We have recently identified a new ß-catenin binding protein : the LIM protein FHL2 (Four and a Half LIM-only protein-2). LIM domains are made of double zinc fingers rich in cysteines and histidines, and LIM proteins are viewed as adaptors capable of mediating protein interactions. We have shown that FHL2 behaves as a coactivator of the nuclear ß-catenin/Tcf complex. Moreover, FHL2 physically interacts with CBP/p300, and these two coactivators form a tripartite complex with ß-catenin. FHL2 stimulates p300-mediated acetylation of ß-catenin, leading to enhanced transcriptional activation of Wnt-responsive genes. We are currently attempting to delineate the contribution of FHL2 in ß-catenin transforming properties, using primary fibroblasts from FHL2-null mice or inhibition of FHL2 expression by small interfering RNAs.
The second aspect of our project is to identify downstream targets of activated ß-catenin using microarray analysis in different hepatic contexts : primary human hepatocytes, murine hepatocellular carcinoma, and human hepatoblastoma. Our recent work has allowed us to characterize a number of ß-catenin target genes in the liver context, and we are currently studying the role of these genes in liver carcinogenesis. Our group is the main investigator for studies of hepatoblastoma in a national program of tumor expression profiling (CIT project of the Ligue Nationale contre le Cancer), in collaboration with different French hospitals. The aim of our project is to generate new molecular markers for tumor diagnosis and prognosis, and novel approaches for liver cancer therapy.
3- Murine models of liver tumorigenesis (Claire-Angélique Renard, Charlotte Labalette, Yu Wei)
Our lab has established WHV/myc transgenic mice, in which liver-specific expression of the c-myc or N-myc oncogene driven by hepatitis virus regulatory elements leads to the development of primary liver tumors in all animals within 12 months in average. These models are used in different collaborative projects to analyze the oncogenic steps in liver oncogenesis. A major project is to analyze gene expression profiles and genetic alterations of liver tumors induced by Myc in the context of the CIT program of the Ligue Nationale contre le Cancer. In a collaborative project recently initiated within Pasteur Institute (PTR 136), the WHV/myc transgenic mice will be used to monitor potential anti-tumor effects of proapoptotic biopeptides.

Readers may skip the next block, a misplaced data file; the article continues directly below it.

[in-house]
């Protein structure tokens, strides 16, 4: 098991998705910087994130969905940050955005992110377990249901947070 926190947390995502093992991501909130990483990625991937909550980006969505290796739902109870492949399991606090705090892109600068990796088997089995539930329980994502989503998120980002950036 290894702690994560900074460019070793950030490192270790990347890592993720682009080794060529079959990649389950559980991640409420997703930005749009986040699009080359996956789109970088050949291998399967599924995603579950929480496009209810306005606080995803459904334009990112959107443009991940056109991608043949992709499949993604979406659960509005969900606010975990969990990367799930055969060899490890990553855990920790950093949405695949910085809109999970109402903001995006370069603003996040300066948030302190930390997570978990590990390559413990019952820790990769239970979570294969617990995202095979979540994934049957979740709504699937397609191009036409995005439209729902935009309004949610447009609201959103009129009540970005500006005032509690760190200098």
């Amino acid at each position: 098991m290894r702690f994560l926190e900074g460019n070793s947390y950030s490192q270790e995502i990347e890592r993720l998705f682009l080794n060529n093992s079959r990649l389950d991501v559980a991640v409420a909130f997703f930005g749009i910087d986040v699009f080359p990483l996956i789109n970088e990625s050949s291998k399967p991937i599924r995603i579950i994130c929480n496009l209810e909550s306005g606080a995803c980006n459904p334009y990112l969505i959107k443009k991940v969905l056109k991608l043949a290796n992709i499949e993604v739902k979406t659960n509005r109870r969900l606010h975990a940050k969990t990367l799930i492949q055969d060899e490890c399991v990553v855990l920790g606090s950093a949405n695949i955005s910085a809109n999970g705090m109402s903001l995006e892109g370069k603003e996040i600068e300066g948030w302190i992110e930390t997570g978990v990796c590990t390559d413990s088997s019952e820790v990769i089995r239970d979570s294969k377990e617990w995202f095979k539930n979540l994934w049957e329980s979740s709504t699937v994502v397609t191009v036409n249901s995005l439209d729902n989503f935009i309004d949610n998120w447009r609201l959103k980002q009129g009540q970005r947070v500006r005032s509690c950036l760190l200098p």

The importance of the coactivator FHL2 in tumorigenesis will be evaluated in murine models. FHL2-null mice have been crossed with different oncomice that develop liver or colon tumors (collaboration: Ju Chen, UCSD, and Christine Perret, ICGM, Paris). Transgenic mice expressing FHL2 in liver and intestine under control of the ApoA-IV promoter-enhancer have been established.
Photo 1 : The HBx transactivator is a multifunctional protein. It activates the Src and Ras signaling pathways, stimulates the activity of several transcription factors (NF-kB, NF-AT, AP1, CREB), and interacts with various factors of the general transcription machinary (TBP, TFIIB, TFIIH, RPB5), as well as with the DNA repair protein UV-DDB.
Photo 2 : Transient overexpression of ß-catenin leads to the co-localization of FHL2 and p300 in nuclear structures (HeLa cells, confocal microscopy).
Keywords: cancer, virology, hepatitis, transcription regulation, acetylation, transgenic mice